Kitchen Intuition: Cookies

Authored By aliceodea

I tried something completely different this week and was very pleased with the results: I made cookies.

I can’t remember the last time I either cooked or ate a cookie, but these things are amazing. In fact, I can’t stop eating them. A batch takes less than a half-hour from start to finish (and that’s with the cooking time) and requires just two ingredients.

The recipe is very simple. Take something with a flesh that is sweet and wet, like a banana. Peel it and mush it up as much as you like (make it smooth or lumpy-dealer’s choice). Check and see how much of it there is (a single banana or apple is likely to be about a half a cup) and add that same amount of oats. Mix well, put dollops of it on a greased cookie sheet (or one lined with parchment paper), and bake at 350 degrees for 15 to 25 minutes.

I’ve looked at a bunch of versions of this (just Google “two-ingredient oatmeal cookie” and you’ll find tons of variations), but the important instructions are always the same. You might want to tinker with the proportions just a little bit to find a consistency that you like (if it seems too thin, add more oats; if it’s too dry, add more wet stuff). The fun part comes, though, in all the ways you can tinker with the basic formula.

If you use bananas, keep in mind that the riper they are, the sweeter the cookie will be (this would be a great way to use bananas that are past their prime), but also consider some possibilities beyond the banana. Not only can you play around with what the wet ingredient might be (maybe something like peach, apple or pumpkin) but also with expanding beyond two ingredients. Mix vanilla into the batter, or spices like cinnamon, ginger, nutmeg and cloves; or after blending, add small bursts of flavor by stirring in things like raisins, chia seeds, nuts, chocolate chips, sunflower seeds or coconut. Nut butters could be added to the batter or smeared on top after the cookies are done (I tried this one day at lunchtime, putting almond butter on a warm cookie, and it was awesome).

I made several batches this week, using what I had on hand, which were apples, bananas and rolled oats (as opposed to quick oats), and tried a couple of different supplemental ingredients. The results were all yummy, filling and nutritious. Depending on the ingredients you choose, they could potentially be free of refined sugar, dairy, gluten and nuts (and, of course, they can be vegetarian/vegan).

These cookies could make a great travel snack to pack for cars, trains or planes (they’re not sticky and don’t produce a lot of crumbs) and could also be handy for a quick breakfast on the go. If you’re trying to get your kids to eat more fiber and/or less refined sugar, this is a great option. Even if you don’t have any kids around, make yourself a batch and give yourself permission to indulge without guilt. Let me repeat that: Have as many as you want-because even if you were to eat an entire batch, that would amount to one single piece of fruit and a half a cup of oats.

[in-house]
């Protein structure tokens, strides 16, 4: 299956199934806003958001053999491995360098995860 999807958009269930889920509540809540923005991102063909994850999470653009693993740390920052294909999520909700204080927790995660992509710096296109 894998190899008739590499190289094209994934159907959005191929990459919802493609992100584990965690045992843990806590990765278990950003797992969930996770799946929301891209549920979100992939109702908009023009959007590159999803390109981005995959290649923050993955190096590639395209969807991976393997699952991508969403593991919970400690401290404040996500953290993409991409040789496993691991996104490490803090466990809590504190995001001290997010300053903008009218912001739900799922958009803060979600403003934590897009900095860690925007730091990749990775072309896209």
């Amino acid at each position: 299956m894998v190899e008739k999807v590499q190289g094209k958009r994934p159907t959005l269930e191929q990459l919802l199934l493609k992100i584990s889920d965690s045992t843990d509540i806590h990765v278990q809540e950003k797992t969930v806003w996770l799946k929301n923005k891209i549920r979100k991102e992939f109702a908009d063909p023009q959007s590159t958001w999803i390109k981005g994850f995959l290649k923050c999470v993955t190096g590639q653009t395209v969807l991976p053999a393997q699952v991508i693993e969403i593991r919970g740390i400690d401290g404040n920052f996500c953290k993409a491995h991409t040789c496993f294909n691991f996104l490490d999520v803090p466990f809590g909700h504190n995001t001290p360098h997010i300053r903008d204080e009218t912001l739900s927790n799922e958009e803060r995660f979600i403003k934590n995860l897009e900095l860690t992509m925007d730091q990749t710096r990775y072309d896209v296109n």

My batches came out to about six cookies per piece of fruit, but this could vary widely depending on what size you make. Also, every recipe I found said to cook for 15 minutes at 350 degrees, but I tried them alternately in my toaster oven and the regular oven-and in both cases, that was not nearly enough time (the cookies were still gushy in the middle). Maybe mine were too big, but I found that the bottoms of the cookies started to brown after about 20 minutes.

The versions I made were plain banana oat, banana oat with raisins, apple oat and apple oat with loosely chopped cashews. For each batch, I put the apple or banana into a measuring cup and used a stick blender to puree it. Next, I added the oats and blended lightly once more to break them up a bit (if you’re using quick oats, you can probably skip this). Then, I added the raisins or cashews and spooned the cookies onto a sheet for baking. I put the ones that didn’t get gobbled up while still warm into the refrigerator once they were cool, and they were still great the next day. I’m not sure how long they’d last there, but I think I’d freeze them if keeping for more than a few days.

Give it a try! Experiment, use your imagination, have some fun playtime in the kitchen, and let me know how it goes-especially if you have a wacky idea that works!

Alice O’Dea has lived in Chattanooga for over 20 years, but was raised among the mucks and dairy farms in rural western New York. She didn’t really learn to cook until midlife. When she’s not puttering around in the kitchen, she enjoys running, cycling, traveling, photography and trying to get food to grow in the backyard of her Highland Park home. You can email her with questions, suggestions or comments at [email protected]. The opinions expressed in this column belong solely to the author, not or its employees.